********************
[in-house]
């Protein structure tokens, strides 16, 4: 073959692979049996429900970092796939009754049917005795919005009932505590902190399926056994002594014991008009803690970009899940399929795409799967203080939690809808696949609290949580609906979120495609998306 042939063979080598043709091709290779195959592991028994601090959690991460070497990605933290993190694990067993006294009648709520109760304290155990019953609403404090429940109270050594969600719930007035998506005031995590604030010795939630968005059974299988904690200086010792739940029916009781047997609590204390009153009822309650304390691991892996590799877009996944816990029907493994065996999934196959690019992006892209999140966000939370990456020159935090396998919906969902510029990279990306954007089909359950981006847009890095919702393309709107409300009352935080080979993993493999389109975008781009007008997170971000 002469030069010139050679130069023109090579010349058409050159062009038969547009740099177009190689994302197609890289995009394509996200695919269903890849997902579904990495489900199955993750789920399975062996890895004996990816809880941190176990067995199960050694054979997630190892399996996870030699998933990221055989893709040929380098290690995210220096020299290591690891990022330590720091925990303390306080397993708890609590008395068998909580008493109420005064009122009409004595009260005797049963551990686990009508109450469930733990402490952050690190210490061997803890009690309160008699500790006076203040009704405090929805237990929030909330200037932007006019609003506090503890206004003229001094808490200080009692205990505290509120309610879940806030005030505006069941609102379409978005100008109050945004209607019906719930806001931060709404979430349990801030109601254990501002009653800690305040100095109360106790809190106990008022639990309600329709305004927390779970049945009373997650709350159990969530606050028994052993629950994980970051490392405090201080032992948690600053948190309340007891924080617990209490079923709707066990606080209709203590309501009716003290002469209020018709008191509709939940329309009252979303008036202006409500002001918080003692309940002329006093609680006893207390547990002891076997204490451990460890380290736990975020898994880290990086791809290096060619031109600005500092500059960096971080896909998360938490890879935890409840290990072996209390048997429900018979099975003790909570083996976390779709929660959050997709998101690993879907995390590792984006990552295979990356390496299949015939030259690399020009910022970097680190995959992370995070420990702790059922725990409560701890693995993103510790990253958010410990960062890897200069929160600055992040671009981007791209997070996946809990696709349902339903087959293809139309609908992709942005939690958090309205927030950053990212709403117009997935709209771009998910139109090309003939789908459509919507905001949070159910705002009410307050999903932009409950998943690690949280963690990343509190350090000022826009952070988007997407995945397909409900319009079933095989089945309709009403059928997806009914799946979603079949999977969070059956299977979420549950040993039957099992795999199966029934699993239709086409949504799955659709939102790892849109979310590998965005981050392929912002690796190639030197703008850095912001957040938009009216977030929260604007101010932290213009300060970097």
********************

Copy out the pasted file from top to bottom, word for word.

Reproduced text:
[in-house]
């Protein structure tokens, strides 16, 4: 073959692979049996429900970092796939009754049917005795919005009932505590902190399926056994002594014991008009803690970009899940399929795409799967203080939690809808696949609290949580609906979120495609998306 042939063979080598043709091709290779195959592991028994601090959690991460070497990605933290993190694990067993006294009648709520109760304290155990019953609403404090429940109270050594969600719930007035998506005031995590604030010795939630968005059974299988904690200086010792739940029916009781047997609590204390009153009822309650304390691991892996590799877009996944816990029907493994065996999934196959690019992006892209999140966000939370990456020159935090396998919906969902510029990279990306954007089909359950981006847009890095919702393309709107409300009352935080080979993993493999389109975008781009007008997170971000 002469030069010139050679130069023109090579010349058409050159062009038969547009740099177009190689994302197609890289995009394509996200695919269903890849997902579904990495489900199955993750789920399975062996890895004996990816809880941190176990067995199960050694054979997630190892399996996870030699998933990221055989893709040929380098290690995210220096020299290591690891990022330590720091925990303390306080397993708890609590008395068998909580008493109420005064009122009409004595009260005797049963551990686990009508109450469930733990402490952050690190210490061997803890009690309160008699500790006076203040009704405090929805237990929030909330200037932007006019609003506090503890206004003229001094808490200080009692205990505290509120309610879940806030005030505006069941609102379409978005100008109050945004209607019906719930806001931060709404979430349990801030109601254990501002009653800690305040100095109360106790809190106990008022639990309600329709305004927390779970049945009373997650709350159990969530606050028994052993629950994980970051490392405090201080032992948690600053948190309340007891924080617990209490079923709707066990606080209709203590309501009716003290002469209020018709008191509709939940329309009252979303008036202006409500002001918080003692309940002329006093609680006893207390547990002891076997204490451990460890380290736990975020898994880290990086791809290096060619031109600005500092500059960096971080896909998360938490890879935890409840290990072996209390048997429900018979099975003790909570083996976390779709929660959050997709998101690993879907995390590792984006990552295979990356390496299949015939030259690399020009910022970097680190995959992370995070420990702790059922725990409560701890693995993103510790990253958010410990960062890897200069929160600055992040671009981007791209997070996946809990696709349902339903087959293809139309609908992709942005939690958090309205927030950053990212709403117009997935709209771009998910139109090309003939789908459509919507905001949070159910705002009410307050999903932009409950998943690690949280963690990343509190350090000022826009952070988007997407995945397909409900319009079933095989089945309709009403059928997806009914799946979603079949999977969070059956299977979420549950040993039957099992795999199966029934699993239709086409949504799955659709939102790892849109979310590998965005981050392929912002690796190639030197703008850095912001957040938009009216977030929260604007101010932290213009300060970097």